Wales

Cardiff bus station and apartment block plans approved

Artist's impression of the new Cardiff bus station Image copyright Meshroom
Image caption Designs for the new Cardiff bus station were revealed earlier this year

Plans for a new bus station, 22-storey apartment block, offices and shop units in Cardiff have been approved.

The 14-stand interchange will be built on the former Marland House car park next to the old bus station.

A tower of 305 flats will be built in Wood Street, with a nine-storey block in Marland Street and an office block at Saunders Road.

The opening of the bus station - delayed from 2017 due to changes in the wider plans - is now expected in 2021.

The revised proposals were passed by Cardiff council's planning committee on Wednesday by seven votes to one, according to the Local Democracy Reporting Service.

Councillor Frank Jacobsen said the current design was a "large improvement" on the original plans, but expressed concerns long distance buses would not be located at the facility.

Councillor Lyn Hudson, who voted against the plans, said the 22-storey tower was "soulless" and "functional".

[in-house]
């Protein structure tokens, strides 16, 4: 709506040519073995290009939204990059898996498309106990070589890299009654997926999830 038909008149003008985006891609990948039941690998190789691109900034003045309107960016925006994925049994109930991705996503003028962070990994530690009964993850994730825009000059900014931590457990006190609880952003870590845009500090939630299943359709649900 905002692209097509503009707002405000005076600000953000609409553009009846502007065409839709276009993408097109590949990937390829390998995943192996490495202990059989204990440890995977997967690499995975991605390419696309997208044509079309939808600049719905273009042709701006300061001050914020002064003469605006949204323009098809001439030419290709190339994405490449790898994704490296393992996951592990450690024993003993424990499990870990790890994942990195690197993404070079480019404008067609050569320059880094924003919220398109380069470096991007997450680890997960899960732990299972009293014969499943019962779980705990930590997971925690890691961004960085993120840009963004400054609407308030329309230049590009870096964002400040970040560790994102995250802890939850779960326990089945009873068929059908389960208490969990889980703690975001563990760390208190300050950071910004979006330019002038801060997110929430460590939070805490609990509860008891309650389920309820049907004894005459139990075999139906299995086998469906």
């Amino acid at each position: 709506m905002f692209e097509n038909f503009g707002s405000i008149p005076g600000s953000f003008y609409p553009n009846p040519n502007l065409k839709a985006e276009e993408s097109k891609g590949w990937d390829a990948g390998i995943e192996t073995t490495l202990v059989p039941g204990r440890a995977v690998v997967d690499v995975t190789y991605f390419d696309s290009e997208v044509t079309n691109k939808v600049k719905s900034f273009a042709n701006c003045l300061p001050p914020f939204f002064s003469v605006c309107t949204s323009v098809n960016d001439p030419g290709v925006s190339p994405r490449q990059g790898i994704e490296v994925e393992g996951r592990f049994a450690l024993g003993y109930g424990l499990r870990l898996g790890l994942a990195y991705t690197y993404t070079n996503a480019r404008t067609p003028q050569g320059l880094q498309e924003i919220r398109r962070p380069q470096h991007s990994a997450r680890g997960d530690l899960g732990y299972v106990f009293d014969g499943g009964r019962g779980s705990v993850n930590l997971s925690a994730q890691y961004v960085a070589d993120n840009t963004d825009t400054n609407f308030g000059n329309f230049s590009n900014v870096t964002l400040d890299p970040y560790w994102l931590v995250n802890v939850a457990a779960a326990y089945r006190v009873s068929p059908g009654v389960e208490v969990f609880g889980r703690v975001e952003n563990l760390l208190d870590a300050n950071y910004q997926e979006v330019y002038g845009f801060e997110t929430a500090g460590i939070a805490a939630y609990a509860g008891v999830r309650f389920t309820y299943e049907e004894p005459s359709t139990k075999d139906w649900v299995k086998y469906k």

She said: "For it to be that high, and that plain, is not enhancing the city centre or the bus station and the surrounding buildings.

"We have some fine tall buildings in the city centre. It looks nothing like them."

Proposals also include a 249-space private car park, mainly for the new BBC Cymru Wales headquarters being built next door. No car parking is provided for the apartments.

Image copyright Rightacres
Image caption An artist's impression of the 22-storey apartment block

Outline plans for the bus station had previously been agreed by councillors.

This was the first time the other developments had been brought together by Rightacres Property Company in pursuit of full planning permission.

Cardiff Civic Society said it envisaged a "chaotic situation" inside the interchange at peak periods due to an "unrealistic two-minute turnaround" of buses arriving and leaving.

Council officers have said the bus stands will accommodate seven buses per hour during peak times, with other services using existing on-street stops.

And they said pollution from the interchange could be reduced if cleaner hybrid or electric vehicles were used.

The development is a partnership between Cardiff council, the Welsh Government, Rightacres and Network Rail.

The bus station will be operated by the government's transport body, Transport for Wales.

Meanwhile, the planning report said Network Rail had "long term aspirations" to upgrade Central Station.

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